The Dawn of Star Trek Villains

"Star Trek Into Darkess" | Art by Nero749. Used with permission.
Since its debut as a TV series in 1966, Star Trek has a been inventive, iconic, engaging, and at times hilarious. Characters, catch phrases and creatures have stolen a permanent spot in our cultural landscape. Even non-nerds know that redshirts will die—and you’d be hard-pressed to find a person who doesn’t have a frame of reference for a prolonged yelling of “Kaaaaaaaaahhhhhhhnnnnnnn!”

Over the years, Star Trek has served as an entertaining way to challenge my assumptions, beliefs, and conscience on many moral topics—from the development of technology, to politics, to intercultural relations, to policies on war and peace, to racism—the list is as long as the number of episodes that span the different branches of the television and movie franchise. So, it’s not surprising that the last couple of movies they turned out, Into Darkness and Beyond also tackled issues that had me leaving the theatre with so many more thoughts then when I entered.

Both of these movies tackle one large issue (with nuances thrown in, of course)—the development of villains. Into Darkness offers the backstory of one the most important villains ever—Kahn.  Beyond introduces us to Krull. Both of these personalities are, in part, the result of actions taken by members of Star Fleet and the Federation.

We see a level of responsibility in the creation of villains that belongs to the cultures, organizations, lawmakers, and citizens.

Kahn, who becomes a mortal foe of Star Fleet, and more personally, Captain James T. Kirk, was literally created to be a fighting machine. After the danger of his ability was discovered, he was placed in suspended animation and awakened centuries later by a war-hungry Admiral of Starfleet (Admiral Marcus) who forced Kahn to develop horrific weapons so that he could start a war with the Klingon Empire under false pretenses and then wipe them out.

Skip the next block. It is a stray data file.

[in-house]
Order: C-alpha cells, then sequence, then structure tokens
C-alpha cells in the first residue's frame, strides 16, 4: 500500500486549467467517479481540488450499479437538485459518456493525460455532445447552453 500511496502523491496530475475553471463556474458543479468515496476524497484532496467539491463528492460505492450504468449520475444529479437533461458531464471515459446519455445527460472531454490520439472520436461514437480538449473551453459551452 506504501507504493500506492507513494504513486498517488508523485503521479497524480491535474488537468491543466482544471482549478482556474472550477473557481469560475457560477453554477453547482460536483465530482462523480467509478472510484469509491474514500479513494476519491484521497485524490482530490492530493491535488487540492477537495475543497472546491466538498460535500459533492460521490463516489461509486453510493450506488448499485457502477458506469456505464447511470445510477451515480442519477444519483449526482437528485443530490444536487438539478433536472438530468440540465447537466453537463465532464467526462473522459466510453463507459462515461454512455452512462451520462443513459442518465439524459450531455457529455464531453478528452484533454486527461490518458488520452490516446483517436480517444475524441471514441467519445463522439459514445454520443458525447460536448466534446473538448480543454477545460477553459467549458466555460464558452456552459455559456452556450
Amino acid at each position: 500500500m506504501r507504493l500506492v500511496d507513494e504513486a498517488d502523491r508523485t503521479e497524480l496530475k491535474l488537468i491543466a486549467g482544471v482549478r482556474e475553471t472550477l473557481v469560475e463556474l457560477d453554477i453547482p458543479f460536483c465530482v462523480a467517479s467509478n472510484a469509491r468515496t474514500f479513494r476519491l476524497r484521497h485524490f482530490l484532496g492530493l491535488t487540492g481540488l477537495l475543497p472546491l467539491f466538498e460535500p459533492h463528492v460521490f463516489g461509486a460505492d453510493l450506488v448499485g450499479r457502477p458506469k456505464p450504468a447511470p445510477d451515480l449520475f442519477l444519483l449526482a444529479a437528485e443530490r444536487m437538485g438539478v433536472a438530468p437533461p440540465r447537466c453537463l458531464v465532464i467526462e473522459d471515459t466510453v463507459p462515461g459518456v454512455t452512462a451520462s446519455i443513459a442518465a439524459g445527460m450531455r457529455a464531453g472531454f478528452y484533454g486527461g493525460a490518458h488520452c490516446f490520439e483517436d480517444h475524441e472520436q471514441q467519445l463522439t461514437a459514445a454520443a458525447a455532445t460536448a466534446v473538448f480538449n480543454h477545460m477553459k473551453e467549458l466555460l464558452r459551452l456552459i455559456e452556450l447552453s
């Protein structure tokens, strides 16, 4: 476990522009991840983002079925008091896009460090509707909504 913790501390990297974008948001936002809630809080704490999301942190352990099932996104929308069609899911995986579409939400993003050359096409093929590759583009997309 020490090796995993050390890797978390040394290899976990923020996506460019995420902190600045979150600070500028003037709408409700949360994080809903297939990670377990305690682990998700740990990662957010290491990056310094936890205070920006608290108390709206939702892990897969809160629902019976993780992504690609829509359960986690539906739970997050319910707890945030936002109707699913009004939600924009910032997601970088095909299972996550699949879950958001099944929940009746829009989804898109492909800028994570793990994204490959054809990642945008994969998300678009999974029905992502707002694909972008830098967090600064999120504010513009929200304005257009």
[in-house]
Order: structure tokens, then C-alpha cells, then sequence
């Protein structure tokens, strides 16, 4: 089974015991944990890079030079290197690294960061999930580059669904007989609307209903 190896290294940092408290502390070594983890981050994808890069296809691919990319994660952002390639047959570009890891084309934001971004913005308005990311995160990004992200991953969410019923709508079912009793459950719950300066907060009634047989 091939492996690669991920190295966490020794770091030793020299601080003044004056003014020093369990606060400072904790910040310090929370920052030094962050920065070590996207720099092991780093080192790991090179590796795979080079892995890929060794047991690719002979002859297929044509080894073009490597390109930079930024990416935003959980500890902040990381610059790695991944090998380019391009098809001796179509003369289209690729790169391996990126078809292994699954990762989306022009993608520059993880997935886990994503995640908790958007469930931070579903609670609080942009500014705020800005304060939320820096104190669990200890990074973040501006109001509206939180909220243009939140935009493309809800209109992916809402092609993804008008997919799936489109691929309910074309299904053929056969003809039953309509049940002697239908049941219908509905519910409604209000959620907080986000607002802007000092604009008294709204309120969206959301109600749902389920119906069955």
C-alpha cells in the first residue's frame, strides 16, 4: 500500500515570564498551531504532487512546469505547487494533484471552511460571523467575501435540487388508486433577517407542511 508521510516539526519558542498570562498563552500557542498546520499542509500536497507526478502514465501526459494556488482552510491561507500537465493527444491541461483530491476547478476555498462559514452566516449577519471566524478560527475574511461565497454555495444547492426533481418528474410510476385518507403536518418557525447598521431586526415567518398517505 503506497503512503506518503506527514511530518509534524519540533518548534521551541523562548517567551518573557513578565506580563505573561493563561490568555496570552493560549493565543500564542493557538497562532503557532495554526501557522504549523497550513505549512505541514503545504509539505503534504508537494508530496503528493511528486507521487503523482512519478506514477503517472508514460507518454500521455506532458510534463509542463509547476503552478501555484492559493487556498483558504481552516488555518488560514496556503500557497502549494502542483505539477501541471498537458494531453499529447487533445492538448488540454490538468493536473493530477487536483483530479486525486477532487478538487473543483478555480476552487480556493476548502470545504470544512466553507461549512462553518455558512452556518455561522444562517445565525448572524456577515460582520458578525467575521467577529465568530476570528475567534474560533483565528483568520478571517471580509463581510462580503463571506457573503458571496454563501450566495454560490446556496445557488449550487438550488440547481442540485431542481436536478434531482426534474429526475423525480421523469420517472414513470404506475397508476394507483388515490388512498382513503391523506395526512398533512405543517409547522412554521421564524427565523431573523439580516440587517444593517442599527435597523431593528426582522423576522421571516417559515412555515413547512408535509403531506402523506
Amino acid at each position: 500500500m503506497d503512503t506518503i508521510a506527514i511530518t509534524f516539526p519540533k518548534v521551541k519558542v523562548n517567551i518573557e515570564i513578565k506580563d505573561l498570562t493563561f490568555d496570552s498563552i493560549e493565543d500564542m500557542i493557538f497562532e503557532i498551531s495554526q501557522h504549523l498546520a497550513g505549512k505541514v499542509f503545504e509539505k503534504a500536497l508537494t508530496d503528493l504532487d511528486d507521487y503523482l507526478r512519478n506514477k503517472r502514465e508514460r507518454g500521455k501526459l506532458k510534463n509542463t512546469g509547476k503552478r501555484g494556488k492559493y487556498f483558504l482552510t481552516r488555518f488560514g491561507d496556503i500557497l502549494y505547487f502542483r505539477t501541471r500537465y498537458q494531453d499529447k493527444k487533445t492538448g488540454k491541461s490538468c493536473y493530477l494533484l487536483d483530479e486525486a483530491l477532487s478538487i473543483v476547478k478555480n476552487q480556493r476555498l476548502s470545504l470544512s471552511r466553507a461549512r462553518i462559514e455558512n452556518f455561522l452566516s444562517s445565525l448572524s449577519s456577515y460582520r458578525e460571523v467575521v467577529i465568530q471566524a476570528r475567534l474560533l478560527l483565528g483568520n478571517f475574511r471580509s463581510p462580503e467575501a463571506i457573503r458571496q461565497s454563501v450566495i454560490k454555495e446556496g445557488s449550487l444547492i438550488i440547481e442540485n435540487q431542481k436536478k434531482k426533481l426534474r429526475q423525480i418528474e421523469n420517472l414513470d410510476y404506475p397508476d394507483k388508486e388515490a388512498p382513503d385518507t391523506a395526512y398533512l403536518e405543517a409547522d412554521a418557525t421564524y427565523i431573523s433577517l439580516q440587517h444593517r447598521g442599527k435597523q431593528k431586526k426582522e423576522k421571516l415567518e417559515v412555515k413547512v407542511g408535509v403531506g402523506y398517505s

I’m going to give the Admiral the benefit of the doubt and say that he somehow, in his diluted thinking, believed that what he was doing was right. I’m sure that he was so frightened of the Klingons that he thought any means to destroy them could justify his actions. He used hostages, falsehoods, trickery, fear, and hate, and broke a ton of laws to accomplish his goal.  It became clear as the plot unfolded that his rage made him forget to value the lives of others—he was even willing to sacrifice his daughter’s life to make it happen. He, essentially, became a terrorist.

As a result of being so formed and so badly used, Kahn becomes a horrendous terrorist himself, bent on taking down the structure that created him. He recruited other terrorists, blew up buildings, tried to destroy the Enterprise and kill the crew—most specifically Kirk—crashed another ship into Star Fleet Headquarters, and would have done much more if given the opportunity.

The dawn of Krull was less deliberate on the part of Federation, but was the product of a career military man not knowing how to live outside of the context of war and feeling abandoned by Star Fleet. It was really an unfortunate accident—Captain Balthazar Edison of the Starship Franklin, is stranded on a planet that has no reception for contacting anyone. While he’s on this planet, Edison forgets himself and becomes a mutated alien who feeds on the energy of others. It’s sad, really. In my humble opinion, Edison was probably suffering from PTSD. He was a good captain who, through loneliness, feelings of abandonment, fear, and the inability to handle his circumstances, became a twisted, vengeful terrorist.